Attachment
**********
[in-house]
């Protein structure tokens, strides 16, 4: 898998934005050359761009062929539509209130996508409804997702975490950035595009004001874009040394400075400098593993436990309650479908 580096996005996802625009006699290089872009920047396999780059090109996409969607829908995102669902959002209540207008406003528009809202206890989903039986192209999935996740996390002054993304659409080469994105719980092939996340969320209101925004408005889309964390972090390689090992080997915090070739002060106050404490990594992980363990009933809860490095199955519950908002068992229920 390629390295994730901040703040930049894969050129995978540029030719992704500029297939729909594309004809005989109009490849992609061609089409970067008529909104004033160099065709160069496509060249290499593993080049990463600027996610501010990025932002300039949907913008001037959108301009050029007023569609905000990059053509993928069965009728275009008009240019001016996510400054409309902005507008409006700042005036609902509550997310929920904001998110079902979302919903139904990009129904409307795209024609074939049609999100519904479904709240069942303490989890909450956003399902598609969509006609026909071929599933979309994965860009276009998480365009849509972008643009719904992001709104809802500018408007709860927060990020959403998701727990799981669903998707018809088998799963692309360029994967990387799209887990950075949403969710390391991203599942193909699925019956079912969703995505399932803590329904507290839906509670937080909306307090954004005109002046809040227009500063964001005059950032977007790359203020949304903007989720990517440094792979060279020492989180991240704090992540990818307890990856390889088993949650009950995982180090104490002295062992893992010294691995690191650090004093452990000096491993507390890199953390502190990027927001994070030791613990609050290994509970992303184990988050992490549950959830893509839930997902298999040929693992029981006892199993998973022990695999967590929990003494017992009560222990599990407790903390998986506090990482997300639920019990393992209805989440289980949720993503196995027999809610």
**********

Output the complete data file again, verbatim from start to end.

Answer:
[in-house]
């Protein structure tokens, strides 16, 4: 898998934005050359761009062929539509209130996508409804997702975490950035595009004001874009040394400075400098593993436990309650479908 580096996005996802625009006699290089872009920047396999780059090109996409969607829908995102669902959002209540207008406003528009809202206890989903039986192209999935996740996390002054993304659409080469994105719980092939996340969320209101925004408005889309964390972090390689090992080997915090070739002060106050404490990594992980363990009933809860490095199955519950908002068992229920 390629390295994730901040703040930049894969050129995978540029030719992704500029297939729909594309004809005989109009490849992609061609089409970067008529909104004033160099065709160069496509060249290499593993080049990463600027996610501010990025932002300039949907913008001037959108301009050029007023569609905000990059053509993928069965009728275009008009240019001016996510400054409309902005507008409006700042005036609902509550997310929920904001998110079902979302919903139904990009129904409307795209024609074939049609999100519904479904709240069942303490989890909450956003399902598609969509006609026909071929599933979309994965860009276009998480365009849509972008643009719904992001709104809802500018408007709860927060990020959403998701727990799981669903998707018809088998799963692309360029994967990387799209887990950075949403969710390391991203599942193909699925019956079912969703995505399932803590329904507290839906509670937080909306307090954004005109002046809040227009500063964001005059950032977007790359203020949304903007989720990517440094792979060279020492989180991240704090992540990818307890990856390889088993949650009950995982180090104490002295062992893992010294691995690191650090004093452990000096491993507390890199953390502190990027927001994070030791613990609050290994509970992303184990988050992490549950959830893509839930997902298999040929693992029981006892199993998973022990695999967590929990003494017992009560222990599990407790903390998986506090990482997300639920019990393992209805989440289980949720993503196995027999809610």